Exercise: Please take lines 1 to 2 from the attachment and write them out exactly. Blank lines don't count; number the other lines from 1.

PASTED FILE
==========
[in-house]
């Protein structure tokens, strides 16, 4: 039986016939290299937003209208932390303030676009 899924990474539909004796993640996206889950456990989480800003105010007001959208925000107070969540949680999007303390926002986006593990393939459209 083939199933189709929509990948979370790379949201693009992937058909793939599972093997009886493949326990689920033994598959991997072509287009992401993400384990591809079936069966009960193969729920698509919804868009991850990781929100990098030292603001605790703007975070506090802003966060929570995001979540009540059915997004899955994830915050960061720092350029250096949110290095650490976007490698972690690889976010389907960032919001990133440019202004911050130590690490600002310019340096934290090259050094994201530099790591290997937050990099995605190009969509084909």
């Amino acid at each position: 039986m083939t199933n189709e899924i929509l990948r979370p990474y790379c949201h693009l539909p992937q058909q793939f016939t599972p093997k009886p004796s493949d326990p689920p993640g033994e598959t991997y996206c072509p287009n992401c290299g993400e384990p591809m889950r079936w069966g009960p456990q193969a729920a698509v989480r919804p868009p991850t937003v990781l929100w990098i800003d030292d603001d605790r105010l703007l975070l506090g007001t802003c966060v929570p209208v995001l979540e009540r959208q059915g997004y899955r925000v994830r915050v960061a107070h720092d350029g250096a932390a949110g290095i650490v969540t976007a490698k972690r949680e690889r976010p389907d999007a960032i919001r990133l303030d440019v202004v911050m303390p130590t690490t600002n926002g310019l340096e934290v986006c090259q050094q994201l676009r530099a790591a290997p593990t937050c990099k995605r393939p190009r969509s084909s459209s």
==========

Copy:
[in-house]
């Protein structure tokens, strides 16, 4: 039986016939290299937003209208932390303030676009 899924990474539909004796993640996206889950456990989480800003105010007001959208925000107070969540949680999007303390926002986006593990393939459209 083939199933189709929509990948979370790379949201693009992937058909793939599972093997009886493949326990689920033994598959991997072509287009992401993400384990591809079936069966009960193969729920698509919804868009991850990781929100990098030292603001605790703007975070506090802003966060929570995001979540009540059915997004899955994830915050960061720092350029250096949110290095650490976007490698972690690889976010389907960032919001990133440019202004911050130590690490600002310019340096934290090259050094994201530099790591290997937050990099995605190009969509084909």